Rhinoplasty (nose job) is one of the least understood and most technically difficult operations in plastic surgery. Everyone can spot a patient who has had a poorly performed rhinoplasty. Fortunately for patients, recent changes in philosophy and advancement of techniques have led to more natural results. Many doctors wrote books and articles about rhinoplasty. Below you’ll find a discussion of some of the more common errors seen in cosmetic rhinoplasty.
Why do people seek Rhinoplasty?
One of the most common complaints from rhinoplasty patients include prominent dorsums. In the past, many plastic surgeons over-resected the dorsum of the nose resulting in a scooped out look (ski jump). This happened by removing too much bone and cartilage and by not correcting the tip adequately. In the modern era of rhinoplasty, we now strive for a more natural look with a conservative resection leaving the dorsum nearly straight.
Another common complaint in patients include a wide nasal tip. In the past, correction lead to a nasal tip. Over-resection again happened. How many people have you seen with extremely small, balled up nasal tips? Again, this happened all the time in the 1970’s but doesn’t happen anymore. Staying with the same theme (removing less), more conservative approaches with cartilage removal and septal excision results in a natural, less surgical looking nasal tip.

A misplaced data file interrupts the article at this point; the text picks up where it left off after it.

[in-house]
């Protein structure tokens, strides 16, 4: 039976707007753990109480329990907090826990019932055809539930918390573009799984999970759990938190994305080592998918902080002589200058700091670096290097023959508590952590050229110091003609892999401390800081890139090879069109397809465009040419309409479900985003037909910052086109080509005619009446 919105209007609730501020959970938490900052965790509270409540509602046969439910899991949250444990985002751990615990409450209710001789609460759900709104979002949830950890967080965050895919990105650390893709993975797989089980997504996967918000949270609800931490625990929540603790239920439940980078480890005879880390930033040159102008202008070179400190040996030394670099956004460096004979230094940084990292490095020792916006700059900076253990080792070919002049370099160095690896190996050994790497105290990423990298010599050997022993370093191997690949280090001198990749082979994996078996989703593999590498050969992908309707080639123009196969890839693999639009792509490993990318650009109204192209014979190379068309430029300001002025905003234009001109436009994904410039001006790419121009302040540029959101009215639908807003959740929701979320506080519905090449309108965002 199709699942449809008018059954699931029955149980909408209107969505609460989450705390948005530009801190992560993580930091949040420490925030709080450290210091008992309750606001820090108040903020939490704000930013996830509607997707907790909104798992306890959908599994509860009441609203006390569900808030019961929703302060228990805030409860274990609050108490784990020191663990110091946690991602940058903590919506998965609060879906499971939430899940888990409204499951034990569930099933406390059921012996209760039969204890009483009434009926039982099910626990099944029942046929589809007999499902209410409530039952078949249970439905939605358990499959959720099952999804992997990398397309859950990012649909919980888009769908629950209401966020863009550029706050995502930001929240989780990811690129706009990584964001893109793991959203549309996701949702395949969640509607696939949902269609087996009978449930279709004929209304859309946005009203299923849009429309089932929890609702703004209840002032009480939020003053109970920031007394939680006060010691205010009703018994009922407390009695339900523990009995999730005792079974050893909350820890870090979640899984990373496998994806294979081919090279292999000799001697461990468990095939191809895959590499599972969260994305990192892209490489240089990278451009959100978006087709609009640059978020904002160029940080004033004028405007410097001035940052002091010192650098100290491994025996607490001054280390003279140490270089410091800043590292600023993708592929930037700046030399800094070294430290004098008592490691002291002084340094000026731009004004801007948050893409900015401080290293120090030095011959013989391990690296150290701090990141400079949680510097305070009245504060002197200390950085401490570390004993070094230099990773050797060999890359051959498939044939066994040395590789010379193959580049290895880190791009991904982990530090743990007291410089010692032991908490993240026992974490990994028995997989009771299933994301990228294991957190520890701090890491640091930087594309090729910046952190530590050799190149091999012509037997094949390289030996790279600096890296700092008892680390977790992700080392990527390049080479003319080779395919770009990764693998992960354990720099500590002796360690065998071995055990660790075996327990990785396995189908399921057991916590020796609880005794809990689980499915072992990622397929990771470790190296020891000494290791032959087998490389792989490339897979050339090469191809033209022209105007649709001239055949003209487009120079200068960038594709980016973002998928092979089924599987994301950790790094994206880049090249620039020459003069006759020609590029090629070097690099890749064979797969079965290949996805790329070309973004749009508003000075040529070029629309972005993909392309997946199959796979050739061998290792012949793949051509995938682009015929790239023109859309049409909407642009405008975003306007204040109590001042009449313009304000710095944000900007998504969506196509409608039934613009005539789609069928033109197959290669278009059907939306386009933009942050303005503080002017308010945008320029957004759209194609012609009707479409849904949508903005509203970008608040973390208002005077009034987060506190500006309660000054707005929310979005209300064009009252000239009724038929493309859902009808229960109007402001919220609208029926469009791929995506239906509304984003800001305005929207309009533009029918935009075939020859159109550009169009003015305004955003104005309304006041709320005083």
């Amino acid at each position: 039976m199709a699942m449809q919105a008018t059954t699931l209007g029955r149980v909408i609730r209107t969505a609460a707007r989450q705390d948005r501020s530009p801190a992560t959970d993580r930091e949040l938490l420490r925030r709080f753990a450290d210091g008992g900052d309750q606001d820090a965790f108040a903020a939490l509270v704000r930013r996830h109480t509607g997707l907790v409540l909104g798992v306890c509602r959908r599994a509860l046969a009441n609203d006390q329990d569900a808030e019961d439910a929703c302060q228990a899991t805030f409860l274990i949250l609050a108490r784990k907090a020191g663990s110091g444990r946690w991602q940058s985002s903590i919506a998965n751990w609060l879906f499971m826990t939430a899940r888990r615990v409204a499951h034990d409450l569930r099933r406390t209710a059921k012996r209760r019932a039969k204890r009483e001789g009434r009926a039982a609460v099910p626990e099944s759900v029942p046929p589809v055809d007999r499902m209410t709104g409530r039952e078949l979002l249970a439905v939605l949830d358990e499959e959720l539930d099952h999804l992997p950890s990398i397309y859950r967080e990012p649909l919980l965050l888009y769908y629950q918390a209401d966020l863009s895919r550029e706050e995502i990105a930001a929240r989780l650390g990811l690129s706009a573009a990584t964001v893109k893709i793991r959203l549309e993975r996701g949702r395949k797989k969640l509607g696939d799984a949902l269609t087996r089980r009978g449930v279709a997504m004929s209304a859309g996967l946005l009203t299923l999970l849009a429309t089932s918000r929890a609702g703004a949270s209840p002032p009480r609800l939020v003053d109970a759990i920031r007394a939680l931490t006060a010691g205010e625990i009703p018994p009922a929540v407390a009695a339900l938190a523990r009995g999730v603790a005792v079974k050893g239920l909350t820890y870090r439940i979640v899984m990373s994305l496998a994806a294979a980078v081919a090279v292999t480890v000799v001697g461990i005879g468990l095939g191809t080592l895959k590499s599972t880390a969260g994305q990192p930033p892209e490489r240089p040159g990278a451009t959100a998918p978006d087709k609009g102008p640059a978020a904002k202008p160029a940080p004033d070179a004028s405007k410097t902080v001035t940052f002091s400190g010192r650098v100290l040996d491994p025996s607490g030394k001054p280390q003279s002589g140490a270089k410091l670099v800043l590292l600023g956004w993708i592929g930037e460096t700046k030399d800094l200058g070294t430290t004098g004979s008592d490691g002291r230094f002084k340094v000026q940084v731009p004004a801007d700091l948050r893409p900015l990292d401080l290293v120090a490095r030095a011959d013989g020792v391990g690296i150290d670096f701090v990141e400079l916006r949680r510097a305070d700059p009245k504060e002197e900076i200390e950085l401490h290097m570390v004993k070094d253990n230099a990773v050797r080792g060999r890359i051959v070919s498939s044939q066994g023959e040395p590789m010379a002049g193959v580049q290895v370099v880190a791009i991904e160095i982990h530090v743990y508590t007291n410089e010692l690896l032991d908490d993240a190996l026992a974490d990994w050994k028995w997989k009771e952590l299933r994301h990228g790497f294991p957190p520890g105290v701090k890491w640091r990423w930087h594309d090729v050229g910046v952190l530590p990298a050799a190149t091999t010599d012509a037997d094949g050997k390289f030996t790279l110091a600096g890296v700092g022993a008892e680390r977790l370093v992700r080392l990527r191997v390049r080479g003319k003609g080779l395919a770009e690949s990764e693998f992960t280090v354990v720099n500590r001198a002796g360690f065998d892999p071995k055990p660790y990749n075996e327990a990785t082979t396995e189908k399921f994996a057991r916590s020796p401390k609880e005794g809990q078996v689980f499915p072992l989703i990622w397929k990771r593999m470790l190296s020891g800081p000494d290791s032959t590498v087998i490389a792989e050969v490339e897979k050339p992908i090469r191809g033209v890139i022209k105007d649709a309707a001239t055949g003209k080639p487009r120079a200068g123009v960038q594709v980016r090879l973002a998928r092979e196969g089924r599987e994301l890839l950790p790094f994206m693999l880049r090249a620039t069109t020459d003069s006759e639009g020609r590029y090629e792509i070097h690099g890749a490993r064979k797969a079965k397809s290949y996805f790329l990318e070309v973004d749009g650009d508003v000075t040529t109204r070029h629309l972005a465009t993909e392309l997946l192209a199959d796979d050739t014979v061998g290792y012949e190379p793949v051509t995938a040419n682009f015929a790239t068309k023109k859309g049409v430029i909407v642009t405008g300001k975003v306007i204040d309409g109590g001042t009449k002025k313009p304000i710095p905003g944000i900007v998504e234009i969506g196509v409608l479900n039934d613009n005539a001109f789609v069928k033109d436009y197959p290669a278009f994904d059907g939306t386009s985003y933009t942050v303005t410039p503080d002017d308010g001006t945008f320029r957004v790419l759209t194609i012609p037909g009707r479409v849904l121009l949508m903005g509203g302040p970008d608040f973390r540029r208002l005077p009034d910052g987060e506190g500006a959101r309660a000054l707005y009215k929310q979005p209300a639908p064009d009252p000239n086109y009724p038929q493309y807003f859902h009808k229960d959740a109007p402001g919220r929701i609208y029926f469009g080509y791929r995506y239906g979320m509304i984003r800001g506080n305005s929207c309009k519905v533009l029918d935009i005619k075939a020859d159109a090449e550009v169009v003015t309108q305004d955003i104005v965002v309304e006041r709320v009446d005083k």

Patients need a successful first surgery. Redo operations make things difficult. With each surgery the amount of scarring increases. Additionally, the possibility of complications such as nasal skin necrosis or deformity of cartilage grows. Accordingly, some surgeons do not perform secondary procedures. Instead, they refer patients to specialty surgeons.
What is the rhinoplasty process like?
In performing rhinoplasty, a thorough pre-operative evaluation and well thought out plan followed by precise surgical technique ensure a successful result.
First, a local anesthetic goes into the nose with epinephrine to reduce bleeding. Sometimes local anesthetic goes in or on the nasal septum if septal surgery will be necessary.
Incisions go on the outside of the nose and also on the inside of the nostrils. Then, the surgeon dissects the skin away from the underlying structures allowing excellent visualization of the deformities.
First, the prominent dorsum is cut down (sometimes excised) to the appropriate level. This includes the removal of bone and cartilage. Later the nasal bones are fractured and very carefully pressed together to narrow the nose and to eliminate the “open book” deformity. Now the tip is freed up and the lower lateral cartilages are trimmed to narrow the nasal tip. Here, the surgeon should leave an adequate amount of tip cartilage (5-6 mm) to establish a natural look. Over-resection here leads to a small, balled-up tip with a natural look.
Next, the surgeon stitches up the remaining cartilage with multiple sutures to achieve tip projection and to also narrow the tip. Under-resection of the septal tip leads to a parrot beak deformity.
Following, attention turns to the nostrils. Small amounts of skin at the base of the nostril gets removed.
Finally, the surgeon evaluates the nose for final revisions followed by suturing of all incisions. Intra-nasal packing is usually not necessary.
What is the aftercare for a rhinoplasty?
Healing doesn’t take long but swelling of the tip may take 6-12 months to resolve. Bruising acts as a concern with broken nasal bones. It resolves in 1-3 weeks.
When contemplating this procedure, we recommend undergoing advanced computer imaging. That way, you and your surgeon agree on an expected result. If you are considering cosmetic rhinoplasty, ask your surgeon about their experience and view before/after pictures of their work.